Then we started going under a tall bridge with more people looking at us. I noticed further ahead that the water looked choppy, like it was going over some stones. Chris noticed it to. Then we witnessed something disturbing.
People were walking over that water.
They weren’t stones. It was a bridge. The water had risen to the top of it, and the choppiness was the water trying to flow either over or under it. It was obvious that at this point the water was above our heads with it being a bridge and all. We made the plan to get off and walk over the bridge and get back in. I let go of Chris’s line, and he started reeling it back in. My raft shot far ahead of Chris, and I tried to steer it to the side of the river.
The raft remained in the middle of the river. It bumped against the stone lip of the bridge. I decided to just get out there. I put the paddle on the bridge and worked out how to get out of the raft.
I decided to roll out of it onto the pavement. Yet my roll didn’t get enough momentum. I went back into the boat. When I landed back in the boat, the edge dipped below the waterline, immediately flooding it. When it did this, the vaccuum of the water flowing underneath the bridge crumpled the entire thing from under me. The bag and everything that wasn’t tied was lost, and I found myself clinging to the lip of the bridge for dear life.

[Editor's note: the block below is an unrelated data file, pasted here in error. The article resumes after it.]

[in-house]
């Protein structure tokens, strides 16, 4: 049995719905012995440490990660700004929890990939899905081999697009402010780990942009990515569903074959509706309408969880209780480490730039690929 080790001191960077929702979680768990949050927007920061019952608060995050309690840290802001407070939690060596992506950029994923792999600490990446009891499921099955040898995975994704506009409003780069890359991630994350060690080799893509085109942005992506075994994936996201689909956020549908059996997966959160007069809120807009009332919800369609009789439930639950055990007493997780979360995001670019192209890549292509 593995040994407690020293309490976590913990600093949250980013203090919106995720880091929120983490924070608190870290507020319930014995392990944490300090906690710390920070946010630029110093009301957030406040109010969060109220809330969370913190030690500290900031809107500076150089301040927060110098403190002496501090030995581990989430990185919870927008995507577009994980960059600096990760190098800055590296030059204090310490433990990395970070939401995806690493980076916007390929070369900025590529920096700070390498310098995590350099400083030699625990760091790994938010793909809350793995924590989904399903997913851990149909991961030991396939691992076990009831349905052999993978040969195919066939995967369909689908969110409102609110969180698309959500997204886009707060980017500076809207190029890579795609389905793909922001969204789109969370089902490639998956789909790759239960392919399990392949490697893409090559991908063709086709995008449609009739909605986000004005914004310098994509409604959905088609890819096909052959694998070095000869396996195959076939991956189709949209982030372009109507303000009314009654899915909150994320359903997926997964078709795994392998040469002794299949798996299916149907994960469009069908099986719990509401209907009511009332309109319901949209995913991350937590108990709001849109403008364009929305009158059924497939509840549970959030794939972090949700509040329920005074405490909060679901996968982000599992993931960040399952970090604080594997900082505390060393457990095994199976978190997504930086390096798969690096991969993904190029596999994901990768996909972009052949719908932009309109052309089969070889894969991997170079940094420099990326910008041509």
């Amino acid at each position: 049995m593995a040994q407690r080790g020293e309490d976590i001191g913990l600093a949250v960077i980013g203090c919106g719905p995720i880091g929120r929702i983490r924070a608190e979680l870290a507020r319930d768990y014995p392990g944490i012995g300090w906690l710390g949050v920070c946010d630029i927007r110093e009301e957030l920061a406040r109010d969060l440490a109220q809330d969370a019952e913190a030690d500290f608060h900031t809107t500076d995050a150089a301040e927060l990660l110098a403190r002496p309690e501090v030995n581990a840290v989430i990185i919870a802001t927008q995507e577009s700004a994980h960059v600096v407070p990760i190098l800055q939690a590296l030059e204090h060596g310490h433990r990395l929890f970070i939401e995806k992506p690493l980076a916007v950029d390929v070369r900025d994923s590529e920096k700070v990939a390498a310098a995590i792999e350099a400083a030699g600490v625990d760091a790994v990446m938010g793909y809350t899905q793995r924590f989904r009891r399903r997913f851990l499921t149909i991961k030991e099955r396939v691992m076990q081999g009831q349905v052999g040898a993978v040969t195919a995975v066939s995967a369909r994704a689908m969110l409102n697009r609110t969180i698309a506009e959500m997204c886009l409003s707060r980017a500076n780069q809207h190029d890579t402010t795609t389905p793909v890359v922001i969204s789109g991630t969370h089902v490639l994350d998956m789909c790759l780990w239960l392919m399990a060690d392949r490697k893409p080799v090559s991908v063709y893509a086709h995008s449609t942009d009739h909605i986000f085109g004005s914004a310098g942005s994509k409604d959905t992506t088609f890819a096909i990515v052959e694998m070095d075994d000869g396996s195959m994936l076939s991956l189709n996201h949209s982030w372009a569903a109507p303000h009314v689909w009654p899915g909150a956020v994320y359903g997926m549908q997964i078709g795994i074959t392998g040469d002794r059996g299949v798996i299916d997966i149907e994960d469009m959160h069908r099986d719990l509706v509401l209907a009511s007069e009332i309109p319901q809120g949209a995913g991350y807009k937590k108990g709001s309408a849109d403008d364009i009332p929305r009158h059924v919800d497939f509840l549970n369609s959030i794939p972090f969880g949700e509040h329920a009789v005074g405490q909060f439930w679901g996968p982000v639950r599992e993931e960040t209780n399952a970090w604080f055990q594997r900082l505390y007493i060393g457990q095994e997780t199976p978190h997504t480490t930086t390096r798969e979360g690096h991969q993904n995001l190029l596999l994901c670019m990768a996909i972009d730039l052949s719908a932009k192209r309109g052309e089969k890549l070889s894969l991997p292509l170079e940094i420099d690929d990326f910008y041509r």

There wasn’t a way for me to swing my hips up and get my feet up. The tremendous current was pulling my legs under. I was surprisingly calm, so calm that I was itemizing what all had fallen out of the boat. This was precisely the situation I feared would happen. What’s worse was that I remembered this bridge from two years ago, seeing it like this when it was monsoon season. That’s why my mind had this flashing danger sign when we were planning it. I thought there was a bridge like this, but I had forgotten where I had seen it.
I thought about just holding my breath and going under. Very big risk. I had no idea what it was like underneath, where the supports were. If I got snagged on one while underwater, it was game over.
The stone started digging into my arms as I resisted the pressure pulling me under. I gathered my strength and tried to pull myself out of the water. I imagined that it was like it was in the movies–those tense situations where someone is trying to pull himself up to safety.
Looked much easier on film.
My arms gave out, and I scrambled to get hold of the stone edge again. My mind rushed to try to come up with a solution. Some middle aged men saw me and rushed over.